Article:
Major security issues in the Arab world and the Middle East have never been as entangled as they are now. Some of the aspects of this entanglement and its dangers, quandaries, and problems will be explained. Yet the most serious of all those is the way other pressing needs like development and progress receded to the background and are postponed until those “existential” crises are resolved.
In economics, there is a concept known as “opportunity cost” or the sacrifice related to not choosing a certain option. This applies to countries as far as the time spent in conflicts is concerned and is clearly demonstrated in our part of the world which has been through a series of confrontations, the most famous of which is the Arab-Israeli conflict that intensifies at times and eases at others. But our societies have managed to cope with conflicts in one way or another and have sometimes even held them accountable for domestic and external problems or used them to justify the remaining in power of some types of regimes that are not the best for their respective countries.
Yet, this conflict took a different turn and shook the entire region when it came in the shape of what came to be known as the Arab Spring, in which all seasons of the years got eventually mixed up and which ushered the region into a new era of instability. For example, the domestic or foreign policies of the Arab Spring countries, which started with a “democratic” transitional period and ended with an “Islamist” rule that starts with ballot boxes and ends with fatwa-based institutions, are not quite clear.
In all cases, the experience is still new, but attempts at creating a new “recipe” that mixes democracy with political Islam have entered a phase where the former is considered a form of apostasy. Regardless of the outcome, the fact remains that the intense dynamism of countries in which revolutions erupted is shaking the entire region. We all remember what the French Revolution did in European countries and societies in the 19th century and we see this replicated in the Middle East, only with a sectarian, and sometimes jihadist or salafist, flavor.
Situation in Algeria
Here we need to mention what happened last week when a terrorist group abducted workers from a natural gas facility in Algeria and the Algerian army launched a military attack that resulted in the death of 34 hostages and the release of 26. Regardless of the efficiency with which the operation was carried out and whether Algeria needed to consult with the countries from where the hostages come, all issues tackled by Western media, the circumstances in which this operation took place warn of the growing influence of those groups in terms of both arms and men. This was demonstrated by the attempt at seizing Mali in the African Sahara and which started with the north and was about to reach the capital in the south had it not been for French then African, and maybe later NATO, intervention.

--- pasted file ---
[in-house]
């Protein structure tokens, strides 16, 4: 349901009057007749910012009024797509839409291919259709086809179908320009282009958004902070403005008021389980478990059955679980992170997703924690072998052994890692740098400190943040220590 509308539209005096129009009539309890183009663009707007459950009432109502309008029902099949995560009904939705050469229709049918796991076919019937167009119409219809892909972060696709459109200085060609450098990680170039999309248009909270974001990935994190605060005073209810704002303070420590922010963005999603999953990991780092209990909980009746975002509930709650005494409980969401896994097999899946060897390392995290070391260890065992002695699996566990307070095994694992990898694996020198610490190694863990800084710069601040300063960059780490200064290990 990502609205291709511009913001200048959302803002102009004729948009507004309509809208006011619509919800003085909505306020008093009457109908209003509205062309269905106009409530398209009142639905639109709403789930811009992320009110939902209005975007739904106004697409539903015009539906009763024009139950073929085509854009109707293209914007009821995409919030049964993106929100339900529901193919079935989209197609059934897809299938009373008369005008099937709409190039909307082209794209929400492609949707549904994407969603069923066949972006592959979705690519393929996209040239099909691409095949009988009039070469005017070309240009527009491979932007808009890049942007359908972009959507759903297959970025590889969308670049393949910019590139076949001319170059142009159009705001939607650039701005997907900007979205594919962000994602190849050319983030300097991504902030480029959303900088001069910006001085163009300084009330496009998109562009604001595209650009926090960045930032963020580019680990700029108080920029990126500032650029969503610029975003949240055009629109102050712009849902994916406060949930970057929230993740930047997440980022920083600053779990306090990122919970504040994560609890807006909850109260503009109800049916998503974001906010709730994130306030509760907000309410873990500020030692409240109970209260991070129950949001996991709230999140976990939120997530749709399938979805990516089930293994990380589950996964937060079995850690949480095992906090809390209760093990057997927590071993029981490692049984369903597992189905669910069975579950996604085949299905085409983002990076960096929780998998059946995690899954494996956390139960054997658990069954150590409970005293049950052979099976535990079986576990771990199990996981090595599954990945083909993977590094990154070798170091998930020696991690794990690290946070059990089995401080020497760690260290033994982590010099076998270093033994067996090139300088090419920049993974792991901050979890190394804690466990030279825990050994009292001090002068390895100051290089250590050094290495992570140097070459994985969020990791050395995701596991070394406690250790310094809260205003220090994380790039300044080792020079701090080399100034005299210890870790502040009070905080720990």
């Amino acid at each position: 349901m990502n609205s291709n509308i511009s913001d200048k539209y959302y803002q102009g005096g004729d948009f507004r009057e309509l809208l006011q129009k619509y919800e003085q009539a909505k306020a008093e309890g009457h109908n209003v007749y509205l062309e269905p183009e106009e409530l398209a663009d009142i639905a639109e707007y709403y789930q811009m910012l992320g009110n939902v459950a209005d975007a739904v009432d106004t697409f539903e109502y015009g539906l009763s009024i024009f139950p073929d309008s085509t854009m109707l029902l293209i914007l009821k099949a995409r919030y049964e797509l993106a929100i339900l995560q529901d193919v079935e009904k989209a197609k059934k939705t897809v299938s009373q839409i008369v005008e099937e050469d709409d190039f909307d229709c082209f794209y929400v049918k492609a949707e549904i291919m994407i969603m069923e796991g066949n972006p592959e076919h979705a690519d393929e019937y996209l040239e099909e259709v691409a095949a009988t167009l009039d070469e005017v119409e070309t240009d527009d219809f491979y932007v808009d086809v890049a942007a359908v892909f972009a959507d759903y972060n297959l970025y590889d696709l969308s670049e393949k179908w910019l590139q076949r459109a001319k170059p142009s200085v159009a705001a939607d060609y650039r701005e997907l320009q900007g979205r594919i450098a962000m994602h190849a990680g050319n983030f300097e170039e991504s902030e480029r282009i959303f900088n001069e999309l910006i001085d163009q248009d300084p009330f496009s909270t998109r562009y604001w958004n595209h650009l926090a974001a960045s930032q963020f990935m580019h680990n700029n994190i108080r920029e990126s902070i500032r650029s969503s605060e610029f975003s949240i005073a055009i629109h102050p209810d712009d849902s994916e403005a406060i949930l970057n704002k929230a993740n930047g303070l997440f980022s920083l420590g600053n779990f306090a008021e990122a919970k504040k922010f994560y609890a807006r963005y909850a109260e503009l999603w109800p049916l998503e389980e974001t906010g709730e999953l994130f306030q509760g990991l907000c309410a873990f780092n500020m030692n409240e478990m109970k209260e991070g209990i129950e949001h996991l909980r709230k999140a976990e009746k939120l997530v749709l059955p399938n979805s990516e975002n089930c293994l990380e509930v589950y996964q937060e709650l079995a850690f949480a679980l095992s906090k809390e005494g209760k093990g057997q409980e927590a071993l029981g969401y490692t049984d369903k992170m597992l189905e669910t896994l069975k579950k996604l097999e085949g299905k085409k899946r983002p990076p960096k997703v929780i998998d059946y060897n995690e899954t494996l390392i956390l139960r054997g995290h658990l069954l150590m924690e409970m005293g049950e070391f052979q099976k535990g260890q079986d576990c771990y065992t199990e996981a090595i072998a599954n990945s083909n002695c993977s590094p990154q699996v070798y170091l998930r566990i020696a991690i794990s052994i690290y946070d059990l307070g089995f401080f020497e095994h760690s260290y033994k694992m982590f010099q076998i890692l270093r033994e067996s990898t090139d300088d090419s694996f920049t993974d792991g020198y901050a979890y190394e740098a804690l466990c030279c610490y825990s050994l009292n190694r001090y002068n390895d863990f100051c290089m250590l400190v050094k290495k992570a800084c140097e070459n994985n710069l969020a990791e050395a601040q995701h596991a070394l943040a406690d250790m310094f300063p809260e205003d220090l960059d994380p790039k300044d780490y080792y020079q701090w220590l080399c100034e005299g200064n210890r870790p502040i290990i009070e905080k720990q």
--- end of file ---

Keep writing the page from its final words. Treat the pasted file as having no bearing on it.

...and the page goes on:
The problem is now taking two basic shapes: First, the seizure of countries. The more failed the country is and the most hopeless it has become for the regional and international community, the more ready it is for seizure. This is the case in Somalia and Mali. This could soon be the case in Syria if the balance of revolutionary power is tipped in favor of Islamists who are determined to establish an Islamic state in Damascus and everybody knows what “Islamic” means for them. Second, terrorist operations like what happened in Algeria and which brought back memories Algerians do not want to remember. What is certain is that this was just the tip of the iceberg and that underneath lie a heap of Libyan weapons and all sorts of military operations. Add to that the groups of highly-trained militants who fought in Afghanistan and other jihadist conflicts. We are not up against scattered groups or misled youths, for these are organized entities that are determined to change the shape of the societies in which they live until they become modeled after the Taliban. The example of northern Mali leaves no place for doubt and the application of Islamic penalties like stoning and hand mutilation following unjust trials provides the ultimate proof.
What is striking is what Arab and Muslim societies had been through this dilemma before with the emergence of terrorist and extremist groups that killed caliphs and imams and questioned the Islam of Islamic nations. This crisis was resolved through rejecting extremist ideologies and supporting ruling authorities to preserve the unity of the nation. Now, everything has been mixed up so that the comeback of terrorism like the case of Mali and Algeria is seen as a form of revolution and as if there is no difference between an Islamic faction that comes to power through ballot boxes and one that does so through using violence.
The danger is very obvious and Arab countries are most likely the target. Democratically elected Islamist powers could also become a target since, according to extremists, their coming to power was made possible through endowing a Western form of apostasy that makes the “mob,” and not God, the source of all powers with legitimacy. They are, therefore, not be acknowledged as rulers.
Dangers keep accumulating one after the other. Is there a way out of this quandary?
This article was published on Al Sharq al Awsat on Jan. 23, 2013.
Abdel Monem Said is the director of al-Ahram Center for Political and Strategic Studies in Cairo. He was previously a board member at Egypt’s Parliament Research Center at the People's Assembly, and a senator in Egypt's Shura Council.